Have you hugged a firefighter today?

There were a lot of folks who made this story possible, including Maui County Fire Department Training Bureau Captain Rylan Yatsushiro (pictured here). Poor Rylan, he had to accompany (or as I referred to it—”babysit”) me during my outings with the department and field my endless list of questions.

R-E-S-P-E-C-T. I know it’s kind of cheesy, but as I observed firefighters lowering themselves down a rocky cliffside several months ago, that famous Aretha Franklin song played on loop in my head. More accurately, the two lines that I can recall played on repeat.   

(Here’s a short video from that day.)

I was on assignment and this was my fourth outing to observe these guys—and one incredible woman—train for potential emergencies. From the back of a Jet Ski at Pier 1 to a dusty hill in Launiupoko to a burn unit in Kahului to a cliffside along the north shore, I was that pesky reporter tagging along and asking questions. I wanted to know what it takes to be a Maui County firefighter. The short answer: lots of training.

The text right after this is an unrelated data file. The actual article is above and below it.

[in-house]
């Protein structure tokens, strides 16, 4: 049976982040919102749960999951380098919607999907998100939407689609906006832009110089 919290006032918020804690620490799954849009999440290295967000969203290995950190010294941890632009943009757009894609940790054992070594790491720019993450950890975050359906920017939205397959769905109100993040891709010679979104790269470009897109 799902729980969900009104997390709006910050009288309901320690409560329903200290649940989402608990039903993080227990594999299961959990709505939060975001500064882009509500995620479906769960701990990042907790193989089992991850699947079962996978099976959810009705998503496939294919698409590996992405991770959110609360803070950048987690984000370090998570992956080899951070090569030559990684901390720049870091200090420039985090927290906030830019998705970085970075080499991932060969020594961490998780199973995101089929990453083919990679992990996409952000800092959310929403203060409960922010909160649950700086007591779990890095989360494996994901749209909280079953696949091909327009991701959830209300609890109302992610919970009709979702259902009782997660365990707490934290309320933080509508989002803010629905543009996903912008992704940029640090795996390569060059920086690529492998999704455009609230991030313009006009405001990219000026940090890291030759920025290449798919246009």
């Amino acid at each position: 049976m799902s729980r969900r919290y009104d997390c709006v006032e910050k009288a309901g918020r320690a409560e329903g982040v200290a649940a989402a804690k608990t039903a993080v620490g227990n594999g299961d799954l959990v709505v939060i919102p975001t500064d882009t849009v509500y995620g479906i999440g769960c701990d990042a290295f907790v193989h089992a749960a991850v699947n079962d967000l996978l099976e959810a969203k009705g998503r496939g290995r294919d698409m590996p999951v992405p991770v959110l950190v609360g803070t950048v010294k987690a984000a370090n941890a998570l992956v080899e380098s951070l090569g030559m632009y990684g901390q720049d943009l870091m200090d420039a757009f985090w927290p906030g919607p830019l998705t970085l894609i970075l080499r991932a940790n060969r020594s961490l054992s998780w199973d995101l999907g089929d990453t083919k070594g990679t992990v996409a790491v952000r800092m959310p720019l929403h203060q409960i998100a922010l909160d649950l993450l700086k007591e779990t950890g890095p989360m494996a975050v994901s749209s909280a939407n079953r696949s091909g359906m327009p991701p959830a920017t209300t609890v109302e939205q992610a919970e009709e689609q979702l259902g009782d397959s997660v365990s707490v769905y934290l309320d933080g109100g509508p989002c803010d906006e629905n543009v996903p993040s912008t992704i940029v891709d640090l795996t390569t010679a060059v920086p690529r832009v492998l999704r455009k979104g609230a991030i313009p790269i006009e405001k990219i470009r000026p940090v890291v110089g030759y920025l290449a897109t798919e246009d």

Then, just as this story about the Maui County Fire Department was about to hit the newsstands, I read about an Oʻahu fireman who died during training exercises. Having just spent time with our local firefighters, this story hit too close to home. 

I hesitated to write this blog post and didn’t want to dwell on this tragedy, but I’ve ultimately concluded that his death makes this story more poignant and meaningful—it’s a chance to meet and hear from some of the guys who risk their lives for the public good, every day. They are not supermen. They are men in uniform who work to save human lives—meanwhile risking their own.

Here’s their story.


Please enter your comment!
Please enter your name here

+ 16 = 23